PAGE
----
How much randomness is there in the game?

Imagine a father, a chess grandmaster with an IQ of 158, playing “man” with his 3-year-old son. Who would win? For the sake of argument, assume that the father does not let his son win and that the son also knows the rules of the game. You would say that the father is likely to win. But how many times would he win if he played the game once every day for 100 days? Would he win 70 times, or would it be so surprising if he only won 40?
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The less a player\’s ability affects the outcome of the game, the greater the proportion of chance in the game. I hope you agree that the percentage of chance is very high in man. It is often the case that the player on his turn has only one option and therefore no choice. However, the game is not 100% chance either. An example of a game in which chance is everything is “war. In this one, players simultaneously flip cards, each taking a card from his or her own deck, with the highest value taking the other player\’s card. This game is easily played with a relatively simple robot hand that simply flips cards.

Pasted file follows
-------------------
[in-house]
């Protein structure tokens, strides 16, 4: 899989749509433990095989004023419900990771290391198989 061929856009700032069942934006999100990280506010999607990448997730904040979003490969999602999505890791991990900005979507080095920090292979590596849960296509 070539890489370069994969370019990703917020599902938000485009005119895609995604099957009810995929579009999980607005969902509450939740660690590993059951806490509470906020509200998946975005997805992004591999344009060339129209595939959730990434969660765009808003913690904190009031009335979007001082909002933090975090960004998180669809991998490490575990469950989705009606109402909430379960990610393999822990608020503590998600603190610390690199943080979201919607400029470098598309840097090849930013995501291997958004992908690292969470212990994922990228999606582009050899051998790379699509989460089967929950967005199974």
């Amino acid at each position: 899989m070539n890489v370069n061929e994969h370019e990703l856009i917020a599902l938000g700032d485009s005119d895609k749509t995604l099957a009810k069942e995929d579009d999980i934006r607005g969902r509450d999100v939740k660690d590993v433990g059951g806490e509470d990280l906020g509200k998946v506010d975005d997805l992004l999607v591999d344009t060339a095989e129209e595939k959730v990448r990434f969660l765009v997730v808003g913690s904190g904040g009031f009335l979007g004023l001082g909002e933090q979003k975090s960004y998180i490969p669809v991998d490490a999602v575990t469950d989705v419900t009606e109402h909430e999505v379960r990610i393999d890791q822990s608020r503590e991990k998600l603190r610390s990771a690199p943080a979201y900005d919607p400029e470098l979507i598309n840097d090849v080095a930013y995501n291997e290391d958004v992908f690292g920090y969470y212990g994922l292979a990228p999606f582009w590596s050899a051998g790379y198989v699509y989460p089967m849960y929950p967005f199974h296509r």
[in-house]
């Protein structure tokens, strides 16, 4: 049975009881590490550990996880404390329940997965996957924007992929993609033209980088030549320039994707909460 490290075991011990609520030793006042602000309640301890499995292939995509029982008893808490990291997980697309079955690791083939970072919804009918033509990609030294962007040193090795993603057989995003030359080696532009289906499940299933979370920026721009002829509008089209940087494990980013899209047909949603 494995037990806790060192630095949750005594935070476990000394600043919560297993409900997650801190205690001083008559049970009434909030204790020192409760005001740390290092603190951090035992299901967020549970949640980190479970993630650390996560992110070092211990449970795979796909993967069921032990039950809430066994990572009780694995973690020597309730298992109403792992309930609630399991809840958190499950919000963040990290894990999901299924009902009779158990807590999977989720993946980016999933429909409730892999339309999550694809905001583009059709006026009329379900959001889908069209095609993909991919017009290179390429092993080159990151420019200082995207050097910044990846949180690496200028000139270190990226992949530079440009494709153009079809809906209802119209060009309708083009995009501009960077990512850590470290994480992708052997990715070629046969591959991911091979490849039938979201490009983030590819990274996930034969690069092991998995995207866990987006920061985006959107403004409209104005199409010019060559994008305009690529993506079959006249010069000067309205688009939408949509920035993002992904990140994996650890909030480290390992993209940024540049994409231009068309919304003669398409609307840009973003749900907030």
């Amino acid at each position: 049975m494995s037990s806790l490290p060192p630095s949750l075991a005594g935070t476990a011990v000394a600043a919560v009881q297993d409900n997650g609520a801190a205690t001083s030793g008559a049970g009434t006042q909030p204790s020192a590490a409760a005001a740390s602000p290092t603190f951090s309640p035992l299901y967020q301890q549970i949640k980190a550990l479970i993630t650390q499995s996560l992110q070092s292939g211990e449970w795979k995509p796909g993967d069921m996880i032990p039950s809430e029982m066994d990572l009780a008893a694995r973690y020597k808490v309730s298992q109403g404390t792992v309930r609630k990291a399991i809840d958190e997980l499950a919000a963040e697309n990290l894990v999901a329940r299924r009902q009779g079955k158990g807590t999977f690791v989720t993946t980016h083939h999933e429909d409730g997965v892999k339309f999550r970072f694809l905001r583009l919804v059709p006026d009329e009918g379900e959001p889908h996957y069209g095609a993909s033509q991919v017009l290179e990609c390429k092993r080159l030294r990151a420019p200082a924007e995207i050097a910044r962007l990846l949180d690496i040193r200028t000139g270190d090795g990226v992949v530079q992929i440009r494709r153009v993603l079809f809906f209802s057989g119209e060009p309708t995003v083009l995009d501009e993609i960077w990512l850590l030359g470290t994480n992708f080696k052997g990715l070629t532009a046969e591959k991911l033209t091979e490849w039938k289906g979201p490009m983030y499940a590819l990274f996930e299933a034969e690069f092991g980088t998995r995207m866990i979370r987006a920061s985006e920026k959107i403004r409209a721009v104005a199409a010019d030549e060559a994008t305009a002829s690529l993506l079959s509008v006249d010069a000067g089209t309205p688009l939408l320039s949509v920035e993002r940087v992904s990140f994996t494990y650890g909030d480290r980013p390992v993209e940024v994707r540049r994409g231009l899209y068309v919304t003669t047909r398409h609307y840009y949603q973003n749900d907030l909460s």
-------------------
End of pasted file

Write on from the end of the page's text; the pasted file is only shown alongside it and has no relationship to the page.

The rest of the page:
On the other end of the randomness spectrum are chess and paintball. There is no chance in these games; the skill of the player is everything. Modern board games usually fall somewhere in between these two extremes. But what is the ideal level of randomness? Games that place a great deal of emphasis on chance tend to be uninteresting because they are not tactical, do not allow for progression, are primitive, and are therefore suitable for younger children. Games with zero chance, on the other hand, can hardly be played together by players of different levels. The weaker player has no chance to beat the stronger player, and the stronger player has no opponent for the weaker player. Thus, at worst, neither player can enjoy the game.
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So what is the answer? The Solomonic answer is that all possible shares exist in the market. However, we must not forget that modern board games are not only about beating your opponent, but also about creating something. That is why I am inclined to games with less chance, but not zero chance.